Oklahoma 3 Indicted for Soliciting Our Government
October 2 was a sad day for liberty. In fact, the events of October 2 were more than sad-they were just plain outrageous.
If you haven't already heard, October 2 was the day three citizens-Paul Jacob (Citizens in Charge President and Sam Adams Alliance Senior Advisor), Susan Johnson (National Voter Outreach President), and Rick Carpenter (of Oklahomans in Action)-were indicted in a dirty political ploy directed by Oklahoma Attorney General Drew Edmondson.
On paper, the charges are "conspiracy to defraud the state" because of a baseless claim that they-the "Oklahoma Three"-violated an Oklahoma statute requiring petition circulators to be residents while they were working on a Taxpayer Bill of Rights petition during the summer of 2006. (Carpenter was also charged with filing a false, fraudulent, felonious, and fictitious initiative petition.)
On paper, that is. But this outrageous and baseless indictment is really about the fact that the Oklahoma Three dared to use their First Amendment right to petition the government. The indictment is about suppressing the citizen initiative process-at least when the people in charge don't like the politics of the initiatives.
Let's back up to discuss the so-called charges.
In 2005, Oklahomans in Action launched a campaign to put a Taxpayer Bill of Rights (TABOR) measure on the November 2006 ballot. The measure would have put a cap on state spending increases, giving voters and taxpayers-instead of politicians-the power to override the cap.
Paul Jacob, as an advisor to the campaign, helped Oklahomans In Action find a petition company-National Voter Outreach, which had conducted many successful petition drives in Oklahoma in the past-and monitored the campaign's progress.
It turned out that opposition groups would go to great lengths to prevent taxpayers from having a say in the spending of their own tax dollars-including paying thugs to block voters from signing petitions. These "blockers" even lied to grocery store managers, saying that the petitioners had cursed them out or treated them rudely, in order to get petitioners removed from the areas where they were circulating petitions
Needless to say, this made the petitioners' jobs incredibly difficult, and it was hard to recruit enough petitioners to continue the campaign.
However, the petition company learned that under Oklahoma's residency statute, people could move to Oklahoma, immediately declare residency, and thus qualify to begin circulating a petition. National Voter Outreach confirmed this information with officials on both the State Election Board and in the Secretary of State's office. This information was also consistent with the Oklahoma Supreme Court's ruling in a previous case challenging a 2001 petition drive on the basis of residency.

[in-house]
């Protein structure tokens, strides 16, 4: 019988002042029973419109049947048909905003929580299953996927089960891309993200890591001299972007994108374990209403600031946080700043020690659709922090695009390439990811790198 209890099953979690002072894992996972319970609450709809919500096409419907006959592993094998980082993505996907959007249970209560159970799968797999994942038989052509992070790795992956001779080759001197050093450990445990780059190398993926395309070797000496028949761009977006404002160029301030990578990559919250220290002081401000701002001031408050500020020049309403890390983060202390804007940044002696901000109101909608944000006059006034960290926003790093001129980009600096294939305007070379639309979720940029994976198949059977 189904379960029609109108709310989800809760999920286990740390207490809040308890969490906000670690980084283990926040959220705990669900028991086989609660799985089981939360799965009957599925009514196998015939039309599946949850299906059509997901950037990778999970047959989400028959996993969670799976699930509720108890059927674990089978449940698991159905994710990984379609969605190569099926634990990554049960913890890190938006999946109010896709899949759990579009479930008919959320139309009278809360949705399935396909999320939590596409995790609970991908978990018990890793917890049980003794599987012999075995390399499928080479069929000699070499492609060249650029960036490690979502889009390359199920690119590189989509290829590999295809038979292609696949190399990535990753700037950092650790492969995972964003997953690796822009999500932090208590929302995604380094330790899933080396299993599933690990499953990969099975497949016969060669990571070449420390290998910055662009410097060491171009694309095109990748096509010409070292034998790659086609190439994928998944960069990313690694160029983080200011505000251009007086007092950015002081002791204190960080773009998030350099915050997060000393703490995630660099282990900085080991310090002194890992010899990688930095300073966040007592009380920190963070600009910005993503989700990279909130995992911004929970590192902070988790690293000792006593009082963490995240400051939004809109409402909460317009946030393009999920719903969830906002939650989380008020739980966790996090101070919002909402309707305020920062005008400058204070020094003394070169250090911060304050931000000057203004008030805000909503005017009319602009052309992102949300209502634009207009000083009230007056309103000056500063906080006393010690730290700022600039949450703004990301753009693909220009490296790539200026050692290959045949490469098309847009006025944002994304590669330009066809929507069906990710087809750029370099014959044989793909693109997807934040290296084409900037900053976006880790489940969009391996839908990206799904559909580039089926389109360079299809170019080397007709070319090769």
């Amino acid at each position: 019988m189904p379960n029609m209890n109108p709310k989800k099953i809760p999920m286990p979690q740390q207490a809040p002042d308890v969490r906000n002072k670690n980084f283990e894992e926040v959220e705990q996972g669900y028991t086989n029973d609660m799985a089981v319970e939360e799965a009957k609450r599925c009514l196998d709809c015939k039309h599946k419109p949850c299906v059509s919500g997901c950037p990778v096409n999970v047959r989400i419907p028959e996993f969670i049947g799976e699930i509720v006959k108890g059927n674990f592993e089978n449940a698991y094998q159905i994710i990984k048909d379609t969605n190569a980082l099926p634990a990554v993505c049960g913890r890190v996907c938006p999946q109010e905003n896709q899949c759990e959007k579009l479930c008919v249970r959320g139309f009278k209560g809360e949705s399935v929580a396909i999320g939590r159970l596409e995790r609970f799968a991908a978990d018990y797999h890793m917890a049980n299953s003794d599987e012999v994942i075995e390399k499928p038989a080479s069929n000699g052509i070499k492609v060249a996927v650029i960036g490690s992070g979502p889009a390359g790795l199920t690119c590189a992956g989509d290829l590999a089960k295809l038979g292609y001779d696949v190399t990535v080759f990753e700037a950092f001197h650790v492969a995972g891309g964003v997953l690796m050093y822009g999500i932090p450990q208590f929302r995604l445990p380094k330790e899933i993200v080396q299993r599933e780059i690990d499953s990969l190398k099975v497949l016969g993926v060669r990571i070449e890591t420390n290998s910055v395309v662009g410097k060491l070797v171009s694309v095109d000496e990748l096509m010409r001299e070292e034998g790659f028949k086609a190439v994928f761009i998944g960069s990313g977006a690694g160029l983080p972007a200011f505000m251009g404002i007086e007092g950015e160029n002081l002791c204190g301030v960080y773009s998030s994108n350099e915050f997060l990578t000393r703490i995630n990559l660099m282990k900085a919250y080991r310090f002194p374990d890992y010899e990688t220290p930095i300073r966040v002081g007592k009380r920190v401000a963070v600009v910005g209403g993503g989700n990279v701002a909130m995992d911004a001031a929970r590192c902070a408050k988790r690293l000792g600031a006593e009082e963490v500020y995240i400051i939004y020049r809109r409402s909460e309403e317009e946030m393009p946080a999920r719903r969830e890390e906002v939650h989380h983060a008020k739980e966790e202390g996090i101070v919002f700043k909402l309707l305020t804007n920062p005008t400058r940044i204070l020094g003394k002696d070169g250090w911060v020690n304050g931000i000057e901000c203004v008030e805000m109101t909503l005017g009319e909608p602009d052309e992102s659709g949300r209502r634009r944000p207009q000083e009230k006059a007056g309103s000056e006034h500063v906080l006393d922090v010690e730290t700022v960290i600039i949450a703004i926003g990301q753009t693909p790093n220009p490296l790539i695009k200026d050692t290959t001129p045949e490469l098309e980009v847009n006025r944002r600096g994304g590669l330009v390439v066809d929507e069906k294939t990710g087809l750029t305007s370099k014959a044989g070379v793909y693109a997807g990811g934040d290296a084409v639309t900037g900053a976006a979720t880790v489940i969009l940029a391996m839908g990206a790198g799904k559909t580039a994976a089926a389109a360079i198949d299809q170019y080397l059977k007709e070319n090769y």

Therefore, National Voter Outreach acted on this information, based on confirmation from state officials, and more than enough signatures were collected to put the TABOR measure on the ballot.
But, of course, the opposition wasn't finished yet.
The measure was challenged on signatures and constitutionality, and was eventually thrown off the ballot. The Oklahoma Supreme Court ruled that those moving to Oklahoma to gather signatures were not residents, and charged that there was fraud involved in the signature collecting because of these "out-of-state" petitioners, despite the fact that this practice was approved by state officials themselves.
And now, more than a year later, the Okalahoma Attorney General has gone even further by bringing felony indictments against Jacob, Johnson, and Carpenter, who could serve 10 years or more in prison if found guilty.
"The highest legal office in the state of Oklahoma seems bent on silencing citizens through harassment and intimidation, threats and coercion. The goal is to silence me, and to frighten you, from petitioning our government," Jacob said in a statement. "Those who attempt to put citizens in charge of government spending decisions, through initiatives like the Taxpayer Bill of Rights, or any other issue that rankles the powerful political forces of a state, can expect to face an onslaught by the full powers of the government. This is yet another round in the age-old attempt to stop ideas by force, by harassment, by imprisonment, by anything except a better idea."
The good news is that the Oklahoma Three aren't taking this lying down. They are fighting it, and spreading the word widely-because, as Tim at FreePaulJacob.com writes, "when Americans are indicted, put in hand-cuffs and leg-irons, and face ten years in prison for exercising their right to petition the government, everyone should hear about it."
Even better news: bloggers, Facebookers, and others are lining up to express their support for these three. We hope you will, too.
"We the People will not be intimidated," Jacob said. "We will keep fighting to turn out-of-control government into government that is under citizen control. We will defeat this vicious attempt to criminalize honest political activity. And in the end, we will win."
The Sam Adams Alliance connects and supports citizen leaders throughout the country who are working to advance the causes of government accountability and transparency. Paul Jacob is a senior fellow at the organization, and authors the radio and Internet commentary program Common Sense with Paul Jacob.